To highlight sustainable management strategies for resources that prevent the depletion of the transboundary surface- and groundwater aquifers and the deterioration of water quality, developing closer relations between neighbors and strengthening water security for all.
To discuss selected case studies and potential mitigation strategies to motivate appropriate multinational actions against transboundary anthropogenic and emerging pollutants.
To suggest supplementary research to confront issues of food and energy security, the environment, and climate change, as required.
To recommend applicable standards, enabling valid water monitoring across the region.
During the workshop, over 50 professionals from the regional water community, including students and early-career scientists (supported by IUPAC) from universities and national institutes in 15 Middle East and North Africa (MENA) countries met for 4 days to turn water challenges and risks into an opportunity that delivers benefits well beyond the water sector and the region. In three different sessions, the speakers presented the issues of climate change and the consequence of water scarcity on water availability and water quality including:
Water insecurity and prospects in the Middle East
Water quality of critical transboundary water resources
Going beyond aid for the development of sustainable wastewater treatment and water quality crisis in Gaza Strip (Case studies)
Stock-taking and critical review of on-going research, evaluating water chemistry issues of relevance to the whole region
Nano-filtration, bioremediation, and bio-sorption processes for the removal of chemicals and micro-pollutants from the soil and from aqueous solutions.
Conservation of water resources and ecosystems, as well as reuse of wastewater and desalination technologies.
Mitigation measures and water treatment systems were presented, as well as soil and water pollution prevention systems, highlighting the use of nano-filtration membranes and bio-remediation for the removal of persistent pollutants. Posters displayed throughout the entire meeting included presentations on the impact of climate change, water and wastewater treatment systems, the removal of specific pollutants, and electro-chemical and electro-catalytic oxidation processes.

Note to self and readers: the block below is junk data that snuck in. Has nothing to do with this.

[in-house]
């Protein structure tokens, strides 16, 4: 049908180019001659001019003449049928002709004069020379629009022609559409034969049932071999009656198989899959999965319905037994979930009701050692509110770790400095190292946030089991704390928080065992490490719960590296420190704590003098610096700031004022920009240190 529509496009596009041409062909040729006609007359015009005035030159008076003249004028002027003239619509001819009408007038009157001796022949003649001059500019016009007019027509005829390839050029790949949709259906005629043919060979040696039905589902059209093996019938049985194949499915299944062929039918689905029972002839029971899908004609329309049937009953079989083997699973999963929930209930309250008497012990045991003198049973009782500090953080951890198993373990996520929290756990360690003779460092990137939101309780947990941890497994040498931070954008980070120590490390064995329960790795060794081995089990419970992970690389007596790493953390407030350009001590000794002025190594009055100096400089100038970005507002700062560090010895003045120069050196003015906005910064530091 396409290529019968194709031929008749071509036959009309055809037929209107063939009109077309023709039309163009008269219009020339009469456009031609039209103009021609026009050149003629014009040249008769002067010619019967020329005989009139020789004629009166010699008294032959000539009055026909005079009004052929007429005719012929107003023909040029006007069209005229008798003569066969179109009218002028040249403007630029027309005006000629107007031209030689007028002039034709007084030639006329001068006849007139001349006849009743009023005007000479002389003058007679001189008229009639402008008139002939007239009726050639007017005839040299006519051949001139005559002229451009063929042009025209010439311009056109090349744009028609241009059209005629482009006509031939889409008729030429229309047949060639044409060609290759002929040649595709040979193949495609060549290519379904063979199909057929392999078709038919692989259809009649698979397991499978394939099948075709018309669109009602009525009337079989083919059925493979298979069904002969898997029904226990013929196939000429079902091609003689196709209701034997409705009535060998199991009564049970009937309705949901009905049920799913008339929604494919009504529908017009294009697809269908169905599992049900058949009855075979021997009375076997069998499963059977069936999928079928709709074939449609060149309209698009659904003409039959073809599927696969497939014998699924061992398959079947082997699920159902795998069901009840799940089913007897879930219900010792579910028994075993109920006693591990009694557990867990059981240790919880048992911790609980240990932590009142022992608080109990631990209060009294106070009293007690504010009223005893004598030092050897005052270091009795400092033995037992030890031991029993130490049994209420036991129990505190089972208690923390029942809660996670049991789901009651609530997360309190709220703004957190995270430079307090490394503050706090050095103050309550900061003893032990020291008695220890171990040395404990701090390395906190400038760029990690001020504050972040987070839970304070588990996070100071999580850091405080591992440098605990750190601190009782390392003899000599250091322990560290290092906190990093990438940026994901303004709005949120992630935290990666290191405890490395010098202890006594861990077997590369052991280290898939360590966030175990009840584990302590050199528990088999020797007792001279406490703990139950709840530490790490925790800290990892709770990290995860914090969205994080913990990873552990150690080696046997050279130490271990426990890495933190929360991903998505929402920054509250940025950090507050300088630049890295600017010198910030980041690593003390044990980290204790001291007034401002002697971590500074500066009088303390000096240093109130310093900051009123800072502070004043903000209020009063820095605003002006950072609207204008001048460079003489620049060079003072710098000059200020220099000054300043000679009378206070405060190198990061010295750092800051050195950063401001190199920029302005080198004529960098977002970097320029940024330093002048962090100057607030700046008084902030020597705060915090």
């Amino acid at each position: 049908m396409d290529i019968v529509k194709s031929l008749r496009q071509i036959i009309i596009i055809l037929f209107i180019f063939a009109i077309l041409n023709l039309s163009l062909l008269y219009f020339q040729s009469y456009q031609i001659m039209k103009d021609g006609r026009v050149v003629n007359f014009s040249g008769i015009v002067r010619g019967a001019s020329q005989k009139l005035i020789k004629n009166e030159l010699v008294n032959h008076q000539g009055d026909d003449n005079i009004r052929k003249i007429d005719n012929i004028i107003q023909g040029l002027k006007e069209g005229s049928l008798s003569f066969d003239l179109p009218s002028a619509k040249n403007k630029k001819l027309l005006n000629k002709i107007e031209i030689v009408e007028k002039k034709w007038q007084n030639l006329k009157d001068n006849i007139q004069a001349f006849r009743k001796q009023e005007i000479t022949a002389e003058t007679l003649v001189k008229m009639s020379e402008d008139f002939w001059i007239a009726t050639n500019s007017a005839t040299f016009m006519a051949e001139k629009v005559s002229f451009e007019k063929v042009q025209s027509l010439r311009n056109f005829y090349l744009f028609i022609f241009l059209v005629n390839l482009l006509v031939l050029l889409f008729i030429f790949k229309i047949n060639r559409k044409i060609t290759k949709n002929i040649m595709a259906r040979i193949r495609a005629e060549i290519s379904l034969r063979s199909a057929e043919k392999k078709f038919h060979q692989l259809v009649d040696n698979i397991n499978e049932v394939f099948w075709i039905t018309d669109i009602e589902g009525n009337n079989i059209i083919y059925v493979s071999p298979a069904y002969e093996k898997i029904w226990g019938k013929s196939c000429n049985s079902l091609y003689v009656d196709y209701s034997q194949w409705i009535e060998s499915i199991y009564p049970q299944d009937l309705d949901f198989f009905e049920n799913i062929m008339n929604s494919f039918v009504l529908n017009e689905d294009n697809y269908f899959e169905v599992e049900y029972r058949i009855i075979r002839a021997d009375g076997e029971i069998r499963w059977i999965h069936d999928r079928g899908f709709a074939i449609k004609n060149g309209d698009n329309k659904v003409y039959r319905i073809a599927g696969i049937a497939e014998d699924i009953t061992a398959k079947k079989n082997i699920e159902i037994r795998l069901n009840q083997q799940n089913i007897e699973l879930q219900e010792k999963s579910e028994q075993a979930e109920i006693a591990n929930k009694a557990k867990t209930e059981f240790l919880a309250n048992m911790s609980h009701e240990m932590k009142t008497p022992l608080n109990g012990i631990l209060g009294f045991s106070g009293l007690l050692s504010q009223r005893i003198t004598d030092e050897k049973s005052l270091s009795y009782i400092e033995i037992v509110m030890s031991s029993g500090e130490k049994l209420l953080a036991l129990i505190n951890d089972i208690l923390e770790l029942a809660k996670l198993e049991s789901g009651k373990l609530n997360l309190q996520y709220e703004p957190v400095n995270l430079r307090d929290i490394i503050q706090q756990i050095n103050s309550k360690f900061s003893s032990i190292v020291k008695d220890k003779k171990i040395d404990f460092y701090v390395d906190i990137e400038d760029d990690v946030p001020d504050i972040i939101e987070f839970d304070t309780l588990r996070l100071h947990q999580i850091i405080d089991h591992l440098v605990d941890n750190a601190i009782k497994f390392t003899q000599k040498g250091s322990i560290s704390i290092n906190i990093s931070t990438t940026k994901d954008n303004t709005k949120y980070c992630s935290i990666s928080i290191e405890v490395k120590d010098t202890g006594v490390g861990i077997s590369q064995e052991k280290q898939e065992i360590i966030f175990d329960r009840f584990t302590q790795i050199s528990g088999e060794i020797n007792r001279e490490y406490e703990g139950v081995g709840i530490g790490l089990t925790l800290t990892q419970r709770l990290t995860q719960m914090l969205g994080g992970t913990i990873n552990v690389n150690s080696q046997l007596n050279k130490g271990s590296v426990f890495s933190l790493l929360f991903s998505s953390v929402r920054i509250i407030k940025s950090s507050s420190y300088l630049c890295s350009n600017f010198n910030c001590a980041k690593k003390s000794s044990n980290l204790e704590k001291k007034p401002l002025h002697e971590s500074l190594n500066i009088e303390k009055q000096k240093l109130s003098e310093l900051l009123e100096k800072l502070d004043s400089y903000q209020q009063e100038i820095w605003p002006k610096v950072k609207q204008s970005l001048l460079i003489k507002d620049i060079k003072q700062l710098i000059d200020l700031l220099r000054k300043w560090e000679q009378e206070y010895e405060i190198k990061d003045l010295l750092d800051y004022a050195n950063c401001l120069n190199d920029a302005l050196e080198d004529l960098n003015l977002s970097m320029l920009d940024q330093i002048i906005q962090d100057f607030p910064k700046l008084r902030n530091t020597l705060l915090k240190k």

Round table discussions were organized to discuss and share new ideas and feasible innovative projects on some of the major water, wastewater, and environment challenges, as well as to foster new collaborations. The workshop addressed the challenges and risks and identified the opportunities to drive the regional agenda to meet the needs and expectations of the millions of Middle East citizens by improving water availability, quality, safety, and security.
The water professionals were briefed on the transformation of water in the Middle East, as outlined by presentations focusing on the delivery of water infrastructure solutions to fill the massive gaps in the provision of clean water around the region. This was followed by a discussion on how management programs can lead water utilities in emerging economies to deliver vastly improved services, even to the poorest in society.
Participants argued that business as usual is not an option if we are to achieve universal access to water and sanitation at the scale that lies ahead. Therefore, it is critical to explore innovative chemical and engineering sciences to help us reach the SDGs, and to seek out non-traditional ways of providing and funding water and sanitation for all. New policies, technology, and management systems are required to improve the regional ecology, as well as social equity, and to empower water professionals to find solutions to: